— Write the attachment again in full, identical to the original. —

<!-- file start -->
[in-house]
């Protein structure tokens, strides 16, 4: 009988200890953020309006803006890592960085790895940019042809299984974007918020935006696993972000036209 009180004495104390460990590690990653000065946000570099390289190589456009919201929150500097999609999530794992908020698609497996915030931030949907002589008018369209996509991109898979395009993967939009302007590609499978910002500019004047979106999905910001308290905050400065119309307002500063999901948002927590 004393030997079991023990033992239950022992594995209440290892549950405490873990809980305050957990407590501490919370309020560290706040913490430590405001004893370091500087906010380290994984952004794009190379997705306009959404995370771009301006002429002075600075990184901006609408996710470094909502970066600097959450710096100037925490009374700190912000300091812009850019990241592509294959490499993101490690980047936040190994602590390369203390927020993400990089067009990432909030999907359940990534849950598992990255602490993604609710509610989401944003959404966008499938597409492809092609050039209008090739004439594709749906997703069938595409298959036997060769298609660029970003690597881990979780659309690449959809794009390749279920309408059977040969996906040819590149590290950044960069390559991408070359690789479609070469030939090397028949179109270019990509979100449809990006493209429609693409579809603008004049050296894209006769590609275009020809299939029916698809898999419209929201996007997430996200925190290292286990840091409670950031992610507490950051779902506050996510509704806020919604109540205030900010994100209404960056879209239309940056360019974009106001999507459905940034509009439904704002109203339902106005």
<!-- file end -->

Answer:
[in-house]
């Protein structure tokens, strides 16, 4: 009988200890953020309006803006890592960085790895940019042809299984974007918020935006696993972000036209 009180004495104390460990590690990653000065946000570099390289190589456009919201929150500097999609999530794992908020698609497996915030931030949907002589008018369209996509991109898979395009993967939009302007590609499978910002500019004047979106999905910001308290905050400065119309307002500063999901948002927590 004393030997079991023990033992239950022992594995209440290892549950405490873990809980305050957990407590501490919370309020560290706040913490430590405001004893370091500087906010380290994984952004794009190379997705306009959404995370771009301006002429002075600075990184901006609408996710470094909502970066600097959450710096100037925490009374700190912000300091812009850019990241592509294959490499993101490690980047936040190994602590390369203390927020993400990089067009990432909030999907359940990534849950598992990255602490993604609710509610989401944003959404966008499938597409492809092609050039209008090739004439594709749906997703069938595409298959036997060769298609660029970003690597881990979780659309690449959809794009390749279920309408059977040969996906040819590149590290950044960069390559991408070359690789479609070469030939090397028949179109270019990509979100449809990006493209429609693409579809603008004049050296894209006769590609275009020809299939029916698809898999419209929201996007997430996200925190290292286990840091409670950031992610507490950051779902506050996510509704806020919604109540205030900010994100209404960056879209239309940056360019974009106001999507459905940034509009439904704002109203339902106005």